IBC a helping tool for twin balance-sheet, investment crisis: Economic Survey
The issue of twin balance-sheet and low private investment due to banks' stressed assets and over-leveraged corporate books hampering the growth prospects.
While presenting the Economic Survey 2018 in Parliament today, the Finance Ministry made it clear that the agenda for the next financial year would be repair the fractured areas of the economy.
Among the problems the economy is facing -- private investment and twin balance-sheet (TBS) -- are the prominent and widely discussed issues.
Although these issues have been hanging for quite a few years, TBS, which emphasise on over-leveraged Indian companies and stressed banks, got into public discourse in previous Economic Survey 2016-17.
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The TBS problem is directly related to the low private investment, which has been lethargic for quite sometime now, hampering the Indian economy growth.
The Economic Survey said the new Insolvency and Bankruptcy code (IBC) was helping improve the health of banking sector despite the fact that the banks', especially public sector banks (PSBs), asset quality remained stressed in the current financial year.
The survey said, “The agenda for the next year consequently remains full -- stablising the GST, completing the TBS actions, privatising Air India, and staving off threats to macro-economic stability.”
It added, “The TBS actions, noteworthy for cracking the long-standing 'exit' problem, need complementary reforms to shrink unviable banks and allow greater private sector participation.”
To understand how can IBC be a helper for both the above mentioned problems, one needs to understand how the TBS problem built over a long period of time.
Finance Minister Arun Jaitley recently said that the banks' bad assets problem is a of past and the government is trying to fix the problem.
During 2016-17 survey, the Finance Ministry explained that India has developed its own unique version of TBS what can be called as ‘Balance Sheet Syndrome with Indian Characteristics’.”
India in it’s mid-2000s, was at the second place in higher NPA ratio at 9.1% after Russia which stood at 9.2%.
Interestingly, India in mid-2000s, sailed through the global financial crisis (GFC) and witnessed growth. This according to previous survey, happened because Indian companies and banks had avoided the boom period mistakes made by their counterparts abroad.
More precisely, they were prevented from accumulating too much leverage because prudential restrictions kept bank credit from expanding excessively during the boom while capital controls prevented an undue recourse to foreign loans, thus making a case for twin balance-sheet. Now, the situation in banking system is such that both public sector (PSBs) and private banks have not yet completed the process of Non-performing asset (NPA) recognition.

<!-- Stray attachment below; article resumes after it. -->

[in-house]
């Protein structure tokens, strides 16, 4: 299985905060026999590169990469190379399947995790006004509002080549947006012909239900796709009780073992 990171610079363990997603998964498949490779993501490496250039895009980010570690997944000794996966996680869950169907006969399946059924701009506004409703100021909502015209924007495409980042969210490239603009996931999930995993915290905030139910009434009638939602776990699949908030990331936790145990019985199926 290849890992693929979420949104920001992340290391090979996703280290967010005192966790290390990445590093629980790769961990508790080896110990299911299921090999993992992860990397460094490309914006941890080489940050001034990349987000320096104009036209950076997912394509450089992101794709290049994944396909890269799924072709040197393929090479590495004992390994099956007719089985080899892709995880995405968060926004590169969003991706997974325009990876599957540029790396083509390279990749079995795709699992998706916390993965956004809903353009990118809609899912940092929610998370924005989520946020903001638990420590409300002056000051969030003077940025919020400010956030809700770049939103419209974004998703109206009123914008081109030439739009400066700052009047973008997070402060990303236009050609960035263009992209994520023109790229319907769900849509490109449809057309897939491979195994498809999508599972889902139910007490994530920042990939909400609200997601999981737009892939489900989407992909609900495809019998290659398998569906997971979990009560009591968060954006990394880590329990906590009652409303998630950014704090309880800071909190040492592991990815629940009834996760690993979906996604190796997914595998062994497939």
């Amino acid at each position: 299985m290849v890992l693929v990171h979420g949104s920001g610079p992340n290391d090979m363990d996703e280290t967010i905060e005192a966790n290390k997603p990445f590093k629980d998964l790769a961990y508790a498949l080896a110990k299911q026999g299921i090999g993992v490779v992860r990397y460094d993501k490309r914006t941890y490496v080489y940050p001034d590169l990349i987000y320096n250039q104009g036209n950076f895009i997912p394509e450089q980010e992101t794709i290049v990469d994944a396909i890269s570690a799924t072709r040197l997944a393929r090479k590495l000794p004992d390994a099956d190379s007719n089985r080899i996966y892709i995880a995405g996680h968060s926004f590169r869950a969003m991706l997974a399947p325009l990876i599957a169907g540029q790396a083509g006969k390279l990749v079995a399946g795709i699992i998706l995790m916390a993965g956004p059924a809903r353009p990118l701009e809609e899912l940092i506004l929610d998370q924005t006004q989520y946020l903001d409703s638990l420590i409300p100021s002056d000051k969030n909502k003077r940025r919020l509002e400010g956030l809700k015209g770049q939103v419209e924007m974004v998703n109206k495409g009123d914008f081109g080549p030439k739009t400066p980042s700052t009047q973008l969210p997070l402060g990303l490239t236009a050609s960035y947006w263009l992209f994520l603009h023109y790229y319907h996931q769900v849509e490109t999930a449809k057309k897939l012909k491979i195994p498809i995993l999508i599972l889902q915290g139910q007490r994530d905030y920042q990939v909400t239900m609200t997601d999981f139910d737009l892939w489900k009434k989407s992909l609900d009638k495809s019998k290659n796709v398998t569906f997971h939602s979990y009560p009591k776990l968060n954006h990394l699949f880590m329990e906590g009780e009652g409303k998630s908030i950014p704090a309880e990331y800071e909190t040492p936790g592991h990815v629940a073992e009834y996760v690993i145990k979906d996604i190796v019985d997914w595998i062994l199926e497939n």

Banks' gross NPAs, which stood at Rs 2.94 lakh crore in March 2015, increased to Rs 5.69 crore in March 2016, and further to Rs 6.49 lakh crore in September 2016, and inched up to Rs 8.38 lakh crore by the end of September 2017.
In Economic Survey 2018, the ministry says, “ The long-festering twin balance-sheet (TBS) problem was decisively addressed by sending major stressed companies for resolution under the new Indian Bankruptcy Code and implementing a major recapitalisation package to strengthen the public sector banks.”
According to the survey, IBC has provided a resolution framework that will help corporates clean up their balance sheets and reduce their debts.
Once IBC, along with recapitalisation, takes hold, the survey said, “ firms should finally be able to resume spending and banks to lend especially to the critical, but-currently-stressed sectors of infrastructure and manufacturing.”
The Reserve Bank of India (RBI) has so far identified 40 wilful defaulters for IBC resolution under the National Company Law Tribunal (NCLT).
The apex bank has encouraged lenders to take advantage of the IBC to clean their balance-sheet and improve performance on a sustained basis to remain competitive. It has asked the banks to opt for IBC proceedings on their own, rather than waiting for regulatory instructions.
Coming back to Indian economy, the survey believes the GDP has the potential to grow between 7% to 7.5% in 2018-19, re-instating India as the world’s fastest growing major economy.
Two factors as per the ministry can help India regain its spot are exports and IBC.
For IBC, the ministry mentions that timeliness in resolution and acceptance of the IBC solutions must be a priority to kick-start private investment.
The investment recovery hope, expected to revive in second half of FY18, now shows different picture and the growth is unlikely this financial year.
Investment accounts for about 30% of GDP, down from 31%. Investments grew by only 4.1% in Q2 of FY18 and 1.6% in June quarter. This indicator grew over 7% level last year.
Earlier analysts at Edelweiss Financial services said, “GDP growth cannot be sustainable without pick-up in investment. As advanced economies begin to expand, global trade cycle picks up, investment demand should kick in. Exports have been growing although the pace has slowed due to strong currency.”
“The greater the delays in the early cases, the greater the risk that uncertainty will soon shroud the entire IBC process,” survey says.